The challenge in writing about June 8, 2016 is finding a way to distill an endless day into 500 words. How do I tell the story in a way that that does justice to a day in which hope bloomed and burned, and heartache was matched moment for moment by love and friendship?
I’ve told a part of this story before (April 7), recalled when the neurosurgeon found Matt’s father and me in the sunny surgical wing waiting room and motioned for us to come talk around the corner. I’ve written about sitting on plastic chairs and that moment when the neurosurgeon hung his head and told us, based on his experience, the tumor he removed from Matt’s brain was cancerous (although a pathology report would confirm that diagnosis). And I’ve shared that the neurosurgeon said that patients generally respond well to treatment, and their lives continue relatively unchanged.
I did not write about how my world shattered the moment I heard the tumor was cancerous. How every breath and thought and dream for my future vanished in an instant. I did not write how that single glimmer of hope I’d held on to since the day before burned out and dimmed out of existence and I was left in the dark.
I went numb. I went blank. The tears stinging the backs of my eyes didn’t belong to me. The crushing weight on my chest was a stranger’s battle for breath. I was living someone else’s nightmare. This couldn’t happen to me, or Matt, or the kids, or our families.
After the neurosurgeon left us, while Matt was in recovery, Matt’s dad and I returned to the solitary quiet of the ICU waiting room. Away from the sunny windows and the curious stares of the other visitors still anxiously awaiting news of their own loved one. I don’t know what we did, what we talked about it or how much time had passed. It felt like seconds. It could have been hours. I only remember my phone buzzing with a text from a friend, saying something along the lines of: we haven’t heard from you, so we came; we’re here, outside, if you need us.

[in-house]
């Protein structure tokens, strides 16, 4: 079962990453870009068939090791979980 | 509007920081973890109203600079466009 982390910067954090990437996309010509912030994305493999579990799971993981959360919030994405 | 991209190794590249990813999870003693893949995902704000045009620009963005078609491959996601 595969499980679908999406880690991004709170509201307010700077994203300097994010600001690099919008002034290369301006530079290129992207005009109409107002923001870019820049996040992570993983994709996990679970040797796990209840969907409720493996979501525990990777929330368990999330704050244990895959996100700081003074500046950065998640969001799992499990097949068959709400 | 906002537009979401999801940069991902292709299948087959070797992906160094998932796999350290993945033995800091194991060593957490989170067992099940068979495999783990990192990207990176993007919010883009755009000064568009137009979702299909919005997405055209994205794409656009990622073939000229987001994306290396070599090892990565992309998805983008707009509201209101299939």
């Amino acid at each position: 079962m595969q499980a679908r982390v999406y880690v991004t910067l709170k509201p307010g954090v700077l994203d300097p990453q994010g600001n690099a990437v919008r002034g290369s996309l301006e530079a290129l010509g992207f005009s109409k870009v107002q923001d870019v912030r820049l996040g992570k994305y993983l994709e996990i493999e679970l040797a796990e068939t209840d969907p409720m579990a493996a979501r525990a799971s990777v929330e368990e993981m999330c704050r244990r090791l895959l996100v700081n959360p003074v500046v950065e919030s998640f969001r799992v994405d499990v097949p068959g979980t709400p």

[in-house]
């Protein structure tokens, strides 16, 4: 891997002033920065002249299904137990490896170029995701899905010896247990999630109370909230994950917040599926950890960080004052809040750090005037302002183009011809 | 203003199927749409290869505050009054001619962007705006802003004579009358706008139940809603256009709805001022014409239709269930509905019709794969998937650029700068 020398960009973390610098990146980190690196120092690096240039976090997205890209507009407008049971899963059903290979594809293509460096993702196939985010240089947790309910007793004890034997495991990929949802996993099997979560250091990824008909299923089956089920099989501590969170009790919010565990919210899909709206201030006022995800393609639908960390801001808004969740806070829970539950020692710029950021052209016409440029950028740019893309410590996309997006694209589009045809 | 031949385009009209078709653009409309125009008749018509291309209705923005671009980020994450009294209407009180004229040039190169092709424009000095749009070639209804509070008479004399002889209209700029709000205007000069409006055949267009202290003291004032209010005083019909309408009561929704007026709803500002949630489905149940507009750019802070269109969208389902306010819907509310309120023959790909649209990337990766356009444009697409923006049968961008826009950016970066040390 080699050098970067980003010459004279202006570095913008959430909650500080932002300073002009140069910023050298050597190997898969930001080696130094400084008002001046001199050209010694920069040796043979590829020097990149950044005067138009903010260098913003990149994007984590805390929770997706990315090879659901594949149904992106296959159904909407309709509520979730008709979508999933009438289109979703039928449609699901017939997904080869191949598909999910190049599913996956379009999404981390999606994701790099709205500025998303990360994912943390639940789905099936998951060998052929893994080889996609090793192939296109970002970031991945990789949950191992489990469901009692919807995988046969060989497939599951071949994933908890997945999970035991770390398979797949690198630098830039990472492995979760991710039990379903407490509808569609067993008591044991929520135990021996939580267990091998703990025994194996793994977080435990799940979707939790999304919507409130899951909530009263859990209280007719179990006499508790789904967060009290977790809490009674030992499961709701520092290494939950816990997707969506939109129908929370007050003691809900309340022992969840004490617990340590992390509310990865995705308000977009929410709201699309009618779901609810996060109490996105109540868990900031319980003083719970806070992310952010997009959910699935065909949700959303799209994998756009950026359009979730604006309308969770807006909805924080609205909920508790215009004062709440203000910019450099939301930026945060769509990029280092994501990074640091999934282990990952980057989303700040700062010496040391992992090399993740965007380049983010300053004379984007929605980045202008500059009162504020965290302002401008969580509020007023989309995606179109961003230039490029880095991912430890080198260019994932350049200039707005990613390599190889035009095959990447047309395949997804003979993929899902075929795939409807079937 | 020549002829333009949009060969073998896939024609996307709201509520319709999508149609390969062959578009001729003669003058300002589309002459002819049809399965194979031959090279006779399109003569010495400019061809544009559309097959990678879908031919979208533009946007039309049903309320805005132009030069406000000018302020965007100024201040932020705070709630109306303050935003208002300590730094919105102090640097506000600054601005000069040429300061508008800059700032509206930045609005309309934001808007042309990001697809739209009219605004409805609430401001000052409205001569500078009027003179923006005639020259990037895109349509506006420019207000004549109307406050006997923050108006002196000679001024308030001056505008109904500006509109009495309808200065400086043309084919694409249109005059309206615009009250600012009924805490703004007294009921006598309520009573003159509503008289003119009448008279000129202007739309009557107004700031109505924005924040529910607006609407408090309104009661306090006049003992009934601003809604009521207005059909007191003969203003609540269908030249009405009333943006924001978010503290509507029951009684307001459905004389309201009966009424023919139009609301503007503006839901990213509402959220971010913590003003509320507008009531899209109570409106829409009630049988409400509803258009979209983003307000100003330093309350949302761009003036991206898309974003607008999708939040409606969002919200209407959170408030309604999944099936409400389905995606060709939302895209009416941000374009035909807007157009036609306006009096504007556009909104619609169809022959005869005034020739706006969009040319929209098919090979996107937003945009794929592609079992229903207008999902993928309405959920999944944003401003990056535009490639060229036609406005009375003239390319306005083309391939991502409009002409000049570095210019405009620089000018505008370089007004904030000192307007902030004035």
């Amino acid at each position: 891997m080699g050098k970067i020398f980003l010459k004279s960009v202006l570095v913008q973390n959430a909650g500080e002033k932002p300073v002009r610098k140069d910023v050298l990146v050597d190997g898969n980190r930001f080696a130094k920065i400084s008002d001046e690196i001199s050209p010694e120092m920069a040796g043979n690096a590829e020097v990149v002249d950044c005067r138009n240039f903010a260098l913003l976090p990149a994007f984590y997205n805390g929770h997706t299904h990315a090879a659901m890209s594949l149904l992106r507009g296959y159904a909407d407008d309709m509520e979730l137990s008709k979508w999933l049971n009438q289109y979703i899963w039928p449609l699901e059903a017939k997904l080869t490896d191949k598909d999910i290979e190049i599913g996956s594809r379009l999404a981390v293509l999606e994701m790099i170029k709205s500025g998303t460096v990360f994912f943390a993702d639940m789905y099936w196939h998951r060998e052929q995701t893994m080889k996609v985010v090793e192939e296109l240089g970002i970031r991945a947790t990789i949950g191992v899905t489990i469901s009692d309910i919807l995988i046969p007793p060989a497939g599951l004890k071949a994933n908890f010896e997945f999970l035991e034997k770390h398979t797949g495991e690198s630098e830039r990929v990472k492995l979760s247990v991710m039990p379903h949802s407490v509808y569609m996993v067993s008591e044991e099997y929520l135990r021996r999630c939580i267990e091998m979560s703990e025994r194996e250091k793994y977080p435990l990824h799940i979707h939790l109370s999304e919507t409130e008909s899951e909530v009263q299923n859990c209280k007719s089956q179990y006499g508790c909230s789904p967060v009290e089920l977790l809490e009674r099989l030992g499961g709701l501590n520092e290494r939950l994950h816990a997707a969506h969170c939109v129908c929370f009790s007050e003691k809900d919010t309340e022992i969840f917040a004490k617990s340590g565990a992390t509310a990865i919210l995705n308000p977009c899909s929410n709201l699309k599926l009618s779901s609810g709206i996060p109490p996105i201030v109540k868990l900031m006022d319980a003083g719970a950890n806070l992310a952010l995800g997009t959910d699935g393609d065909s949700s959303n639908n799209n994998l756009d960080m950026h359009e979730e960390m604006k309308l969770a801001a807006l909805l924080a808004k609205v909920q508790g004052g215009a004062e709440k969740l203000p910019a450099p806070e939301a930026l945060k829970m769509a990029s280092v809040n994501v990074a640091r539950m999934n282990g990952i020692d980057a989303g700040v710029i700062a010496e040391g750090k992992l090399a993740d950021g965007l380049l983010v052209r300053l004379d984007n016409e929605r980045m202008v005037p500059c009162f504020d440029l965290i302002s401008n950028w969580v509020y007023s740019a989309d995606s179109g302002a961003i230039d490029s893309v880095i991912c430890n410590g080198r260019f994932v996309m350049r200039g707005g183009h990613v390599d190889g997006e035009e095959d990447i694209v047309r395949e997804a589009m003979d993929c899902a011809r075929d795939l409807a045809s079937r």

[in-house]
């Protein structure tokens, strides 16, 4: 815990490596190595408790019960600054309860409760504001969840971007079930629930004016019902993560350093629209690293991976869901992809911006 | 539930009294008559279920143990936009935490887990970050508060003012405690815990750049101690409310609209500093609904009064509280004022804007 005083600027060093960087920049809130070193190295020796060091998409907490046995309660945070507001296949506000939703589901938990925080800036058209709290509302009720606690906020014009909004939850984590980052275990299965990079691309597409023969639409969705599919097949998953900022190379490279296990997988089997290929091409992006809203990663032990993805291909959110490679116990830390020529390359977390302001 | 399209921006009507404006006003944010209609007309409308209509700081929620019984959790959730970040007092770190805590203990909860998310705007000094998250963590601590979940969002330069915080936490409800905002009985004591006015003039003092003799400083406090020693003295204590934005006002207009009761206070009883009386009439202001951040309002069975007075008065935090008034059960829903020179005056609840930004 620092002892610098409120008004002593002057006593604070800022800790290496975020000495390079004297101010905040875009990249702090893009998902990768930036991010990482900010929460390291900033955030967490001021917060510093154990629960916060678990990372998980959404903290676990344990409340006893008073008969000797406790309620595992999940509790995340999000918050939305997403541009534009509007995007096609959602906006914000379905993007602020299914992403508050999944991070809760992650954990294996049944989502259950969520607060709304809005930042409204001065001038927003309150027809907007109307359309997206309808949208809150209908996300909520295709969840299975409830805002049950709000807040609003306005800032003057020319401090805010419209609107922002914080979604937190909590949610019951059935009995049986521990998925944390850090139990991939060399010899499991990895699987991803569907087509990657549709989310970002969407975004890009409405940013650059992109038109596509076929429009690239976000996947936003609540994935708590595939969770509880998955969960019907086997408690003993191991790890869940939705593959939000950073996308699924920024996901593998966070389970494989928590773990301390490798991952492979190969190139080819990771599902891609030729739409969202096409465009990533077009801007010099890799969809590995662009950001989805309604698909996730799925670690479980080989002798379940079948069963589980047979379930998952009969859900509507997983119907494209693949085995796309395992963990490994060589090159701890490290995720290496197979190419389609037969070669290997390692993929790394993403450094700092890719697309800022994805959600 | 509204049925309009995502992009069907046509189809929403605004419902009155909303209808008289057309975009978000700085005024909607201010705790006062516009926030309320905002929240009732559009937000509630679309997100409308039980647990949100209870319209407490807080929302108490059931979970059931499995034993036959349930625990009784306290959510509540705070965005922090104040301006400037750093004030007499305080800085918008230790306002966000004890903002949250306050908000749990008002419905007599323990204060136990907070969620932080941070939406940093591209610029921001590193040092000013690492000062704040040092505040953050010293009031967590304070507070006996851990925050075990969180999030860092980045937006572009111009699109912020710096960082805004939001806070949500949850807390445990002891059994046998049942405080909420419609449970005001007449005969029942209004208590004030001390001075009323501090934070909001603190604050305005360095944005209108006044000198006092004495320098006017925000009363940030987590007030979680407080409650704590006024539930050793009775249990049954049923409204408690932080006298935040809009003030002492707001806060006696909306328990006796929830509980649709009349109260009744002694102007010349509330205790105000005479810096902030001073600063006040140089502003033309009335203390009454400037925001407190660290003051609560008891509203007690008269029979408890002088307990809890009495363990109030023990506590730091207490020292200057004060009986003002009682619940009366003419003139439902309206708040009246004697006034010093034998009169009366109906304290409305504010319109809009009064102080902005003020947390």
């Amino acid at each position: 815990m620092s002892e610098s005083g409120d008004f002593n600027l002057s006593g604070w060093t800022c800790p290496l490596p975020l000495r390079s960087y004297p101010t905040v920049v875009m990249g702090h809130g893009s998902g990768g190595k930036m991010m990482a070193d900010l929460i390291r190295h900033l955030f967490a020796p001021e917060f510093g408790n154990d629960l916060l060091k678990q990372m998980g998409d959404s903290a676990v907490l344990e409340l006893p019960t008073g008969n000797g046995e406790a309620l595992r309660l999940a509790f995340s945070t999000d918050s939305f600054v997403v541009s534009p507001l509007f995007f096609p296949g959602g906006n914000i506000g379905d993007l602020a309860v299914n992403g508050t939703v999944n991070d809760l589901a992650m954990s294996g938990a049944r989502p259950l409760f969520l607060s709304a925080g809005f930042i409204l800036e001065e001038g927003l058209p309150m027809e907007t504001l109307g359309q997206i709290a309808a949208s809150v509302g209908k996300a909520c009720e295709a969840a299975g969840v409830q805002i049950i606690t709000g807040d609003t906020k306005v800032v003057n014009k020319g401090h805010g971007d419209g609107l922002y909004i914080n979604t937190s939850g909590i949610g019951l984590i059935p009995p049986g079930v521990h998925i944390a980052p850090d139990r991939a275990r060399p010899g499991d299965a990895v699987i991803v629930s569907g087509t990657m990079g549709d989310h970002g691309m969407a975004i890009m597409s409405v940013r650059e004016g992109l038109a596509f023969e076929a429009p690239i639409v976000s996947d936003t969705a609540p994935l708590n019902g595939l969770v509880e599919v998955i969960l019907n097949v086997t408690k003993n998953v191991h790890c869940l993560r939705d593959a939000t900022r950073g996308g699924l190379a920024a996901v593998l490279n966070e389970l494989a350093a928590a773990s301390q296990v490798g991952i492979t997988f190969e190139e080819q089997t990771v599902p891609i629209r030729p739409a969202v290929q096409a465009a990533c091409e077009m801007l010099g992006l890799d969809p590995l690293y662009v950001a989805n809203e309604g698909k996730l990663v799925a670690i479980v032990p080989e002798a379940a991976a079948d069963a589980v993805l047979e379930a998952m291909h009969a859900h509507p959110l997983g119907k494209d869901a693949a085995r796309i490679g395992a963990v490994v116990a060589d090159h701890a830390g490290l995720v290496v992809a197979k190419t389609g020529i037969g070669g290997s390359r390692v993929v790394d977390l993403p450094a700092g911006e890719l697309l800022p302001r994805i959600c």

My heart rate spikes just thinking about that walk from the ICU waiting room to the front doors and that step outside, into a world that had traitorously kept spinning. Everything, the stress of the day, the news the doctor had delivered, the statistics I’d read online the night before, crashed through me and I realized: this wasn’t someone else’s nightmare; it was my reality. And I broke down, began to tumble deeper into that darkness.
The two friends, who’d come without knowing whether I’d even take their call, found me. They sat beside me and didn’t let me fall without a safety net. They knew to be there even before I knew I’d need them there. See? Love and friendship matched moment for moment with heartbreak.
After the breakdown, when the tears and shaking mostly subsided, I told them with absolute certainty that I wouldn’t fall apart again. They told me it was okay if I did. I said I know, but that’s not me. Because, after the crash, in that utter darkness, my mind had already latched onto the next glimmer of hope, those words the neurosurgeon uttered: Most people respond well to the treatment, and, our life wouldn’t change.
I couldn’t know he was probably speaking more short term than long term. But it wouldn’t have mattered. I’d found my next glimmer of hope, my way out of the darkness. And when that one burned out, I found another, and then another.
(As it turned out, I did break down again, but I made it well over a year before the next meltdown. So more a half-truth than a full lie.)
Yesterday I said I refused to believe our story would have anything but a happy ending. I said I reached for a glimmer of hope, eschewing what I’d read on Google, and chose hope over despair. On June 8, 2017, I believed we were one MRI away from happily ever after.
Today, June 8, 2018, I know our story does not have a happy ending. I know the heartaches and heartbreak waiting in the wings to smother one glimmer of hope after another. But I never look back and wish I hadn’t always found a new glimmer of hope in the darkness. I never look back and think it would have been easier not to reach so high after every heartbreak.
Knowing all that I now know, I know hope (with a little friendship and a little love mixed in) was the only way out of that utter darkness.